Being afraid to speak up is a natural feeling. There are several others in your chapter also afraid to speak up. Even if you do not feel comfortable addressing your entire chapter seek help from someone, either a campus professional, chapter consultant, or friend. Ask them to help you talk through the scenario/ methods of approaching the topic with the member of the organization.
There are resources available for you that will assist in putting a stop to hazing within our community. As we approach National Hazing Prevention week be sure to share the various resources available with your chapter. Include the conversation in your next chapter meeting; create anti-hazing petitions for your campus, or simply take a personal vow not to haze and hold your chapter accountable to the same expectation.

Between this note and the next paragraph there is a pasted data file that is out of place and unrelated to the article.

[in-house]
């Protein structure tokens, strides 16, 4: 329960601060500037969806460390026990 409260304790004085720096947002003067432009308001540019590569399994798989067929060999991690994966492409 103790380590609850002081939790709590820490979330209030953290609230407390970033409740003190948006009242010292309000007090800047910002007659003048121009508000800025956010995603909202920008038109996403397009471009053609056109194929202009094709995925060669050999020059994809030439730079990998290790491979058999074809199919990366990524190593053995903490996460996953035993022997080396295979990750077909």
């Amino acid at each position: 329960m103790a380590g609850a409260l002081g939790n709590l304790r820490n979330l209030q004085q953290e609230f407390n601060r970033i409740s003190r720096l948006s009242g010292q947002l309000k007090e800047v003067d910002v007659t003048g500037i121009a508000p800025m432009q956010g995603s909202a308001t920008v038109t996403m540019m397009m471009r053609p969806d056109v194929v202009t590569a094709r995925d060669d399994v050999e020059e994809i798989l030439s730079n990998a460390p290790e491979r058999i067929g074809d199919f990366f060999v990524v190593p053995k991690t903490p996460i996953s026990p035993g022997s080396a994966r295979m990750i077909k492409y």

Some of the greatest leaders in our world stood up for what was right and against many odds. Be the leader that takes a stand against hazing. Vow to speak loudly in opposition to hazing and I promise you will be heard and will not have to stand alone.
Remember the noble words of our Founder Robert Morrison,“To do what ought to be done but would not have been done unless I did it, I thought to be my duty.”
Proud to be a Phi!
Brother Antonio-Phillip Lytle is currently the Assistant Director of Student Development at Iona College. Antonio-Phillip is a graduate of the University of Hartford where he earned his BA in Education and Pedagogy. He is also a former graduate student at Miami University studying in the College Student Personnel, Higher Education Masters program. Antonio-Phillip is currently an active board member for the NY Kappa chapter of Phi Delta Theta and has served as a facilitator for the Recruitment boot camp. Antonio-Phillip spends most of his time working but enjoys spending time with friends, family and significant other.